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This Mini-War: In Israel, On the Road Between Jerusalem and Tzur Hadassah

My week.

Monday evening sitting in someone’s home in Tzur Hadassah, around 10 p.m. Talking about some great ideas. Suddenly, without warning, the alarm siren goes off. We are sitting in his protected room. He and his wife hesitated to bring their kids until they heard the booms (the booms, as I learned later, can be heard from pretty far away, as my husband in Jerusalem about 20 kilometers away, who had grabbed our three sleeping children and brought them downstairs in our building to the most protected area, heard them too).

I was shaken up. I called Tamir, my native Israeli husband, and asked what should I do? Sleep over? He said, “Mah pit’om…what suddenly?…Come home.” So, after chatting a bit more to calm my nerves, I drove home, keeping my brother in Columbus, Ohio, on the line as I made the 25 minute ride. This week, by the way, I have not taken the “tunnels road” that crosses the green line for 10 minutes going by Beitar Ilit and Hussan. And I have found that the most veteran Tzur Hadassah residents are doing the same.

Tamir’s words to me when I came home were: This is what you do: When there is a siren, you go immediately to the protected space. When it’s over, you carry on as usual. These are the orders of the home command.

So, when my friend asked if I thought she should still have her daughter’s birthday party at a park on Thursday afternoon, I said yes – carry on as usual. We’re sitting in the park, the kids are in the mini pool. We’re eating hotdogs, talking about the situation. And, yup, here comes Jerusalem alarm siren #2. We go to the nearest building, huddling in the hallway, until a local says, “Come down to the bomb shelter.” There we go, all set up. My son, almost 7, who is enthralled with his newly acquired reading skills, had to be torn away from his book to go into the building. The second he entered the bomb shelter, he found a chair, sat down, and continued reading. My daughter, when I shouted at her to come, stared at my dumbfounded. Eventually, she came. All the moms tried to play off their nerves once we got to the bomb shelter, saying to their kids, “Isn’t this fun? What a great room!” The birthday mom took a photo – a birthday party to remember! She reminded of my words “carry on”. I stood by them. After the few minutes passed and we heard the booms, we returned to the birthday party.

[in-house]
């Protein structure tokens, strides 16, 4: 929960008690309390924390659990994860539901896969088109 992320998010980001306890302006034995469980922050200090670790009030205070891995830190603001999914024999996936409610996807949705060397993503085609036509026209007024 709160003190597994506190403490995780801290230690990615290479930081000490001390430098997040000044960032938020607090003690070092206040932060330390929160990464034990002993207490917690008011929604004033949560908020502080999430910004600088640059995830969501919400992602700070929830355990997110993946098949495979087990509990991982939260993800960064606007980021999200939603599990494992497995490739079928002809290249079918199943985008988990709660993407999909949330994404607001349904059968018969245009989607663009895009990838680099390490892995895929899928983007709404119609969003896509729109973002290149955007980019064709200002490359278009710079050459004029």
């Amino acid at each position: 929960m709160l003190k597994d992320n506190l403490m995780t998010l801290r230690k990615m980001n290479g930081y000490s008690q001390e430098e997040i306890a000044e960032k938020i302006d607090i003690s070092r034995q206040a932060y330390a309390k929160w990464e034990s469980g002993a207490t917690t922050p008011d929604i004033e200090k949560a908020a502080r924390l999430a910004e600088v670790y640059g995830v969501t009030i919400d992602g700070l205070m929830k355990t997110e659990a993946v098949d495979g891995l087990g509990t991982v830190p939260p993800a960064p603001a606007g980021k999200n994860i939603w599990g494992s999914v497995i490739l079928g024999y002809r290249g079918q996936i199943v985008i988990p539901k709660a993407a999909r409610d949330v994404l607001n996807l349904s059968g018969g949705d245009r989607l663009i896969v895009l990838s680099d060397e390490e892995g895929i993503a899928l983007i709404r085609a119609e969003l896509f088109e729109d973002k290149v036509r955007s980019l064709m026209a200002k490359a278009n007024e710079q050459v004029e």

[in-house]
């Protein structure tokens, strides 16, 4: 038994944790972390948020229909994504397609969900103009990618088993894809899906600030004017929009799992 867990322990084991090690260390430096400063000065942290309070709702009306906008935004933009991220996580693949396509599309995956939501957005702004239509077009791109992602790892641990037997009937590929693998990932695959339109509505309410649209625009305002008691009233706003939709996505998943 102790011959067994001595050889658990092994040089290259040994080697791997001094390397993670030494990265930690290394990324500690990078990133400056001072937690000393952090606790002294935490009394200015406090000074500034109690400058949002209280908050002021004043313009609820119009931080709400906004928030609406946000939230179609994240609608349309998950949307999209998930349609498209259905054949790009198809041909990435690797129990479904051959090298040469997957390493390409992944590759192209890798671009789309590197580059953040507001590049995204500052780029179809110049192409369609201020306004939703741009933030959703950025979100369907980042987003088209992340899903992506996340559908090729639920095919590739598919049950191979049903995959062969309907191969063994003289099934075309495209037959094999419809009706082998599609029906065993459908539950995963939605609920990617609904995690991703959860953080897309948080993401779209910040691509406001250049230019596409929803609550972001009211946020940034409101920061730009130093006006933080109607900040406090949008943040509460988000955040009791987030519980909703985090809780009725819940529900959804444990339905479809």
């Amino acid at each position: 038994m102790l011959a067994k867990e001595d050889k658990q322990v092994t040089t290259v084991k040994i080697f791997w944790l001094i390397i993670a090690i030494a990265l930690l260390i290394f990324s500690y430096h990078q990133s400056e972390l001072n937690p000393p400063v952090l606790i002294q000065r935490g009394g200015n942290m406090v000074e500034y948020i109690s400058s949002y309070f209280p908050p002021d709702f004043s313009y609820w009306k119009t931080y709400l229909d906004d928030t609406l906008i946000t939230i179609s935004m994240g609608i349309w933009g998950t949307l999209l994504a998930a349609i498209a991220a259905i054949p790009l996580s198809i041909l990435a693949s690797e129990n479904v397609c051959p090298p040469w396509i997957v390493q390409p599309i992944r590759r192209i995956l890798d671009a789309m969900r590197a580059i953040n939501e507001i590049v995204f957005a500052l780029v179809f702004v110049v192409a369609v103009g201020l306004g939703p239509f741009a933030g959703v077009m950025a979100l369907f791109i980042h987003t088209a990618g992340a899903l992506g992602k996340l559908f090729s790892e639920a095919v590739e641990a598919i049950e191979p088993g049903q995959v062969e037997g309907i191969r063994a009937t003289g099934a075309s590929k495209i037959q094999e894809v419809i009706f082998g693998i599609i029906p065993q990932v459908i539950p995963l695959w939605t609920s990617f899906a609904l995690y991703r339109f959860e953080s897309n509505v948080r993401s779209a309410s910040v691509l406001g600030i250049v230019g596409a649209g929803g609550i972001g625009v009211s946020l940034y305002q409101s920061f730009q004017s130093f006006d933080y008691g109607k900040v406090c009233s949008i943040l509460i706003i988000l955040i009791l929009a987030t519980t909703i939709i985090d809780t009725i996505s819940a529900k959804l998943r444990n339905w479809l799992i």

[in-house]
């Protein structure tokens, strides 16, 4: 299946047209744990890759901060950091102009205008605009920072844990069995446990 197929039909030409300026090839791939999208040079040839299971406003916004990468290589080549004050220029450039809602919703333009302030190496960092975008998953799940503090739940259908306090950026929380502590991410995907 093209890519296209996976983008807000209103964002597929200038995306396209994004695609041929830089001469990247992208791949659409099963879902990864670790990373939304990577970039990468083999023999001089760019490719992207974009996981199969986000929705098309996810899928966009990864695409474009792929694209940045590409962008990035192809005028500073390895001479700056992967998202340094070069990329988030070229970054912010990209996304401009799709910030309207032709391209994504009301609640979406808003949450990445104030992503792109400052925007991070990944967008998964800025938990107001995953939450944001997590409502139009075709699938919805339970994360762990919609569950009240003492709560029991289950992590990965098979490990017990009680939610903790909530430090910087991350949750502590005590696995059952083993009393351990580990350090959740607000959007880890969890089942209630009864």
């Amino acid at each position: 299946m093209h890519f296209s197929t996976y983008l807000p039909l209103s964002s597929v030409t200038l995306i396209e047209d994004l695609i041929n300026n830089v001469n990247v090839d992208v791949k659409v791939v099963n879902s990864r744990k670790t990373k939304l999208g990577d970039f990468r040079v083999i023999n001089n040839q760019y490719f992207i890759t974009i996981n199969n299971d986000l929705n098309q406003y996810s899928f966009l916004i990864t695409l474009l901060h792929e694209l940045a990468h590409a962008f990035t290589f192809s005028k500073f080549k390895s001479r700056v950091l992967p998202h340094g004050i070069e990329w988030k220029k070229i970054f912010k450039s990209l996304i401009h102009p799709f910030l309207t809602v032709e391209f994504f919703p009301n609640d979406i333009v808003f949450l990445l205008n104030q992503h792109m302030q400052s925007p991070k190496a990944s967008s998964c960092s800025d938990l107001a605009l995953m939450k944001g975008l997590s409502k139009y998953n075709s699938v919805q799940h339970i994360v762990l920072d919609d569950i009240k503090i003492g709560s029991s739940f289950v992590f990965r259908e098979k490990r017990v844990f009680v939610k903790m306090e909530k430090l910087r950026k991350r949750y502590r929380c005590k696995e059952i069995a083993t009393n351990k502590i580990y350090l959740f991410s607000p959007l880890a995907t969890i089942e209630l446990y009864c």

Carrying on.

I left Tamir with the kids at the party to continue on to a wedding that I was officiating at. The wedding was supposed to be at a moshav where the couple lives, near Tzur Hadassah. The bride called me Tuesday. “Stacey, are you still officiating at our wedding on the moshav, with the situation?” Me: “Are you still getting married?” Yes. “So, of course I’m coming.” The bride called me Wednesday. They decided to move the wedding and found a place in Jerusalem, very accessible to a protected area, unlike the space on the moshav. The alarm had gone off two hours before we stood underneath their huppah, everyone there determined to celebrate with them. (And it was a beautiful wedding).